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One of George Carlin’s routines captures well our attitude toward our own driving vis-a-vis other drivers on the road. Basically, we think anyone who wants to drive more slowly than we want to drive is an idiot while anyone who wants to driver faster than we do is an a**hole. We can all relate to being stuck behind someone who seems to be going much more slowly than necessary for the road conditions and traffic. It’s frustrating! We need to get somewhere! We might think, “Why do I have to be stuck behind this slowpoke?!” On the other hand, just as we are mentally or vocally swearing about the slowpoke in front of us, seemingly out of nowhere, some jerk comes careening out into the passing lane on a hill or blind curve and zooms around three or four cars. This time they were lucky. No semi was coming the other way and they lived — this time — despite their erratic driving and general a**holiness.

Driving is an ever-present paradox in cooperation and individuality. In many areas of the world, people rely on public transportation such as rail and busses to commute to work or see relatives and friends. That is not unknown in the US, but it is rare. If we can possibly afford a junker, we do so that we can have the “freedom” to take our own path. Yet, that freedom comes with a high cost. Not only do we have to pay for a car, insurance, gas, oil, taxes and upkeep. We have to follow a set of conventions and laws about traffic in order to minimize traffic accidents and even deaths.

According to Fortune, there were about 40,000 deaths in America in 2016 with 4.6 million people suffering severe injuries. The overall cost of traffic accidents, in terms of lost productivity, medical and property damage is estimated at $432 billion for 2016. The USA is far from the “deadliest” place to drive. Many other countries have far more accidents per mile driven. It is estimated that world-wide, there are about 1.25 million deaths per year from road accidents. Sadly, in the US, traffic fatalities often strike down young people in their prime. They are both less experienced and less cautious. Often, young people do dangerous things in order to “prove themselves” or “be accepted” by their peer group. Any such act, including texting while driving, puts at risk their own lives, the lives of their friends, and usually the lives of total strangers as well.

The monetary costs associated with accidents do not include lost productivity due to traffic jams. According to an article published in Money magazine, this was estimated to be 124 billion dollars in 2013 for the USA. This is a considerable amount of money. I am pretty sure, that’s way more than in my wallet right now. Let me check. Yep. Not even close. You know the old saying, “A billion here. A billion there. Pretty soon, you’re talking about real money.” These cost estimates do not even include the stress and strain that being stuck in “stop and go” traffic puts on the people stuck, the kids that get yelled at as a result, or the impact that higher blood pressure has on people’s brains, kidneys, and hearts.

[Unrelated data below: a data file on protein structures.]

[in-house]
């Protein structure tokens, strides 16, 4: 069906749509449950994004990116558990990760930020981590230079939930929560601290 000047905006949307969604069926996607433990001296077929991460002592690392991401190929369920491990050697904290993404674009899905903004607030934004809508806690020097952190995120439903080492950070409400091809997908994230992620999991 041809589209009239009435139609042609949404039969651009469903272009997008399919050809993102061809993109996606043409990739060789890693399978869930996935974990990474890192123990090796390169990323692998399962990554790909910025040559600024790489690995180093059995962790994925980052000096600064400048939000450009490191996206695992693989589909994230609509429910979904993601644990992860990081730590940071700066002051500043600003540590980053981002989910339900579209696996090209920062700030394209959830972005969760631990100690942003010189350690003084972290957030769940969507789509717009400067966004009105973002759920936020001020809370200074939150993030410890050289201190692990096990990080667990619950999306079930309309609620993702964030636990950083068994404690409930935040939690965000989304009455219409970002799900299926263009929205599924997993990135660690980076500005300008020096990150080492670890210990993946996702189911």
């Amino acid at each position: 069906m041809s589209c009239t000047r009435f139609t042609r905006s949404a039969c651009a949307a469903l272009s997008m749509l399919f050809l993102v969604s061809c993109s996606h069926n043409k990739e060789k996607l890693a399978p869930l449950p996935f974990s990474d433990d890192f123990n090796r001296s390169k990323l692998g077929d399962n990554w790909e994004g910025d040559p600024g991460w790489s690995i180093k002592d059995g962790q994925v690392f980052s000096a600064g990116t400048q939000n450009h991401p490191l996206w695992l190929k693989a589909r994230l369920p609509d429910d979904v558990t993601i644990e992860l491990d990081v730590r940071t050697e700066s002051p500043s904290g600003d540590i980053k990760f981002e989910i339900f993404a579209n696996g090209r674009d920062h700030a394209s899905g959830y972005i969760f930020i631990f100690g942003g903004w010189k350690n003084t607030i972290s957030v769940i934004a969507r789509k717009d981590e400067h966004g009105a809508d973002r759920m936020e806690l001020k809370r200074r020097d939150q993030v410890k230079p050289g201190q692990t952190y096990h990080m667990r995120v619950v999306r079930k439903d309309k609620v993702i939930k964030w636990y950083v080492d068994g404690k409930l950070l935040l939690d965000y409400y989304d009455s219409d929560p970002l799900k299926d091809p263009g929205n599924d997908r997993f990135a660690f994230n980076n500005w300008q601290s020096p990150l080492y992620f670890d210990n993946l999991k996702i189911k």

What if I told you that George Carlin’s skit depicting people’s reactions to other drivers is only an accurate description of how people currently choose to react to traffic? What if I told you that you may well be subjecting yourself to stress and inefficiency in the way you handle stop and go traffic?


To begin with, let’s think back to your days in “Driver’s Ed” classes in high school. Or, perhaps you were lucky enough to have attended a “defensive driving” course more recently in order to reduce your insurance rates or because a judge ordered you to. In any case, one of the basic concepts taught in those classes is that you stay an “assured safe distance” behind the car in front of you. In my informal polling, many people seem to have completely forgotten about this concept and, when asked, offer absurdly short distances as “safe” when it comes to how far behind the driver in front they need to be; e.g., at 70 miles per hour, some people think they should be one or two car lengths behind the car in front. That, my friends, is way off. You should be seven car lengths behind the car in front at 70 mph, not one or two. There are almost zero reasons you can be safely closer than that and having “really good reflexes” is not one of them. If you are going up a very steep hill, you can get a little closer. But there are many more reasons why you need more distance. These include poor visibility due to curvy roads, low light, fog, smoke or smog. They also include bad brakes, going downhill, a wet road, a snowy road, or an icy road. They include anything that is distracting you the driver such as kids, conversation, sleepiness, even the slightest bit of alcohol, or having the car in front of you following the car in front of them too closely. If your brakes or tires are the slightest bit compromised, you need even more distance for safety.